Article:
Arguing That Republicans Aren’t Science Deniers, S.E. Cupp Says Climate Change Is ‘Phony Studies’

Arguing that Republicans don’t reflexively deny scientific facts, conservative MSNBC commentator S.E. Cupp repeated Climategate smears against climate science. Cupp was attacking the premise of author and Science Progress contributor Chris Mooney’s new book, The Republican Brain, which looks at how conservative propaganda and ideological tendencies have led to increasing distrust in science among the American right. Cupp bowled over host Alex Wagner, citing Rick Santorum as her authority that the fact of man-made climate change is “corrupted” by “phony studies”:

CUPP: Here’s what I find infuriating. We have a long and glorious tradition in this country of questioning science. We’ve been questioning science in fact for centuries, asking is science right on this? The idea that science is some unimpeachable institution that cannot be questioned flies in fact in the face of the bedrock of the scientific method, which is skepticism. Whether we are trying to disprove science as junk science or exposing certain science as immoral. I’m thinking of eugenics here, population control. The idea that when a Republican does it is somehow scary or backwards, is exactly why the public is skeptical of science as having been politicized because of suggestions like this that Republicans writ large are afraid of science.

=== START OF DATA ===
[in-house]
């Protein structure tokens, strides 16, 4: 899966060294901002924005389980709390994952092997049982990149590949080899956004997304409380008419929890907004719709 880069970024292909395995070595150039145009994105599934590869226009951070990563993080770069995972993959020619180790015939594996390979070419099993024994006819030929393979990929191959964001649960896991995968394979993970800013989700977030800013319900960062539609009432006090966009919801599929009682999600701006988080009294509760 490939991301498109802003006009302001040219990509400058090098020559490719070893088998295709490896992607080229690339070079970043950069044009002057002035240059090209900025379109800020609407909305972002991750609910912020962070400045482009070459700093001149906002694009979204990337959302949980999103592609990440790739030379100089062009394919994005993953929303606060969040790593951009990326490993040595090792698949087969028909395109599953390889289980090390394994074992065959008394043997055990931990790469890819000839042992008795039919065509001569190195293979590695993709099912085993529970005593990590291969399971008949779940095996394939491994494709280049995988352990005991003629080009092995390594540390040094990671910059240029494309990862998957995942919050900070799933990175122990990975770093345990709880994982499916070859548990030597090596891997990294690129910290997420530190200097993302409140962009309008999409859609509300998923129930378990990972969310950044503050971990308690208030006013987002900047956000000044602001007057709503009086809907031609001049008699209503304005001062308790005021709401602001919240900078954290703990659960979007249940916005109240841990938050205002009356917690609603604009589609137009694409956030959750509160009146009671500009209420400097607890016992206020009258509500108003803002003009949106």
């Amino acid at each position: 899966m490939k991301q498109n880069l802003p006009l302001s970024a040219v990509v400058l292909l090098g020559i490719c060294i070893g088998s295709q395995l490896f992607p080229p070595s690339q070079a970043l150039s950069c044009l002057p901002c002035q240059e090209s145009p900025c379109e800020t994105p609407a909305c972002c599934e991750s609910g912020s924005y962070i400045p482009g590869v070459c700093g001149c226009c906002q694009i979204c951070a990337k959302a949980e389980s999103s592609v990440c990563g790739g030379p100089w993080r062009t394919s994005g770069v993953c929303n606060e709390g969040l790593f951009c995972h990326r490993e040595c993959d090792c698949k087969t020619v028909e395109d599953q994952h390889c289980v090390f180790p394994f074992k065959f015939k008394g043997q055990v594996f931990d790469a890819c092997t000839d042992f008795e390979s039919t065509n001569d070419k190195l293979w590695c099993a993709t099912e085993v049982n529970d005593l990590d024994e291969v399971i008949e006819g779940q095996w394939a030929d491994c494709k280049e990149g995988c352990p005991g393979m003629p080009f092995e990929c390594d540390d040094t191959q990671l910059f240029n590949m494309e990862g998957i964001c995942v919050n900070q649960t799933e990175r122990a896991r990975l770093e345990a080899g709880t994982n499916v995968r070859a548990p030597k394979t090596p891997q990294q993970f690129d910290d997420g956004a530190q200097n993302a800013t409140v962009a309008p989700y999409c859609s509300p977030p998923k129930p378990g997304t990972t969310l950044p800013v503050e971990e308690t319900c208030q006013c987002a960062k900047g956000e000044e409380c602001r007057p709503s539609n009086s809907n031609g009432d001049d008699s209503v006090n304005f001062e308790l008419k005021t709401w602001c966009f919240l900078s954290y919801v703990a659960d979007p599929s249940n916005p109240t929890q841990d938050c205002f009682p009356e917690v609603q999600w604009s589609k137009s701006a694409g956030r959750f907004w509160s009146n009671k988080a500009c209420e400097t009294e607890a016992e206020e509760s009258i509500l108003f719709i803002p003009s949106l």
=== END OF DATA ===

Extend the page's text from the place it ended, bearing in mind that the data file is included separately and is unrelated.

WAGNER: I mean honestly. We have seen Newt Gingrich on the couch with Nancy Pelosi talking about climate change.

CUPP: There have been, to quote Rick Santorum, phony studies on climate change. East Anglia University I should mention!

WAGNER: And that study —

CUPP: Every time science has been corrupted by politics, everyone in the scientific community should be worried!

Watch it:

As Wagner was evidently trying to point out, the hacked emails from East Anglia University were shown by repeated independent investigation to show nothing other than private conversations among ethical scientists doing valid scientific work, despite a well-funded smear campaign to distort the contents of the emails.


“It’s good to be open-minded,” Mooney responded, “but at some point you have to respect the process and the scientific consensus that emerges. That’s what doesn’t happen from the right.”